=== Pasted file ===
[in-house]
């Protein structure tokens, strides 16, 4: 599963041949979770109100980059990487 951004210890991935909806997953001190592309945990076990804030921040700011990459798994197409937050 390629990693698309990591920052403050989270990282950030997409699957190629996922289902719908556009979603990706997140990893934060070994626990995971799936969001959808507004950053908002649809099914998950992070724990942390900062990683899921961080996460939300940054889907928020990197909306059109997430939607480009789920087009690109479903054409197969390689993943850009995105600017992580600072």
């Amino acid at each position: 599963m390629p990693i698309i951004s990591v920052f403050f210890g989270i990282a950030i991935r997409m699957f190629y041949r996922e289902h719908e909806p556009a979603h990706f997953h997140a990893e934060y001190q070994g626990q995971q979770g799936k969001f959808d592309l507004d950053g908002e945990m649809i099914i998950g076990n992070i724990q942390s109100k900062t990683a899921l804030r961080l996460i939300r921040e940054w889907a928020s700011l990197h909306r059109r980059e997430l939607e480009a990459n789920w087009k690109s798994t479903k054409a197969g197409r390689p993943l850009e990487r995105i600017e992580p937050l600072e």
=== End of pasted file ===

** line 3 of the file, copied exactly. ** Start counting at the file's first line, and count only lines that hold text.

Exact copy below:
């Amino acid at each position: 599963m390629p990693i698309i951004s990591v920052f403050f210890g989270i990282a950030i991935r997409m699957f190629y041949r996922e289902h719908e909806p556009a979603h990706f997953h997140a990893e934060y001190q070994g626990q995971q979770g799936k969001f959808d592309l507004d950053g908002e945990m649809i099914i998950g076990n992070i724990q942390s109100k900062t990683a899921l804030r961080l996460i939300r921040e940054w889907a928020s700011l990197h909306r059109r980059e997430l939607e480009a990459n789920w087009k690109s798994t479903k054409a197969g197409r390689p993943l850009e990487r995105i600017e992580p937050l600072e």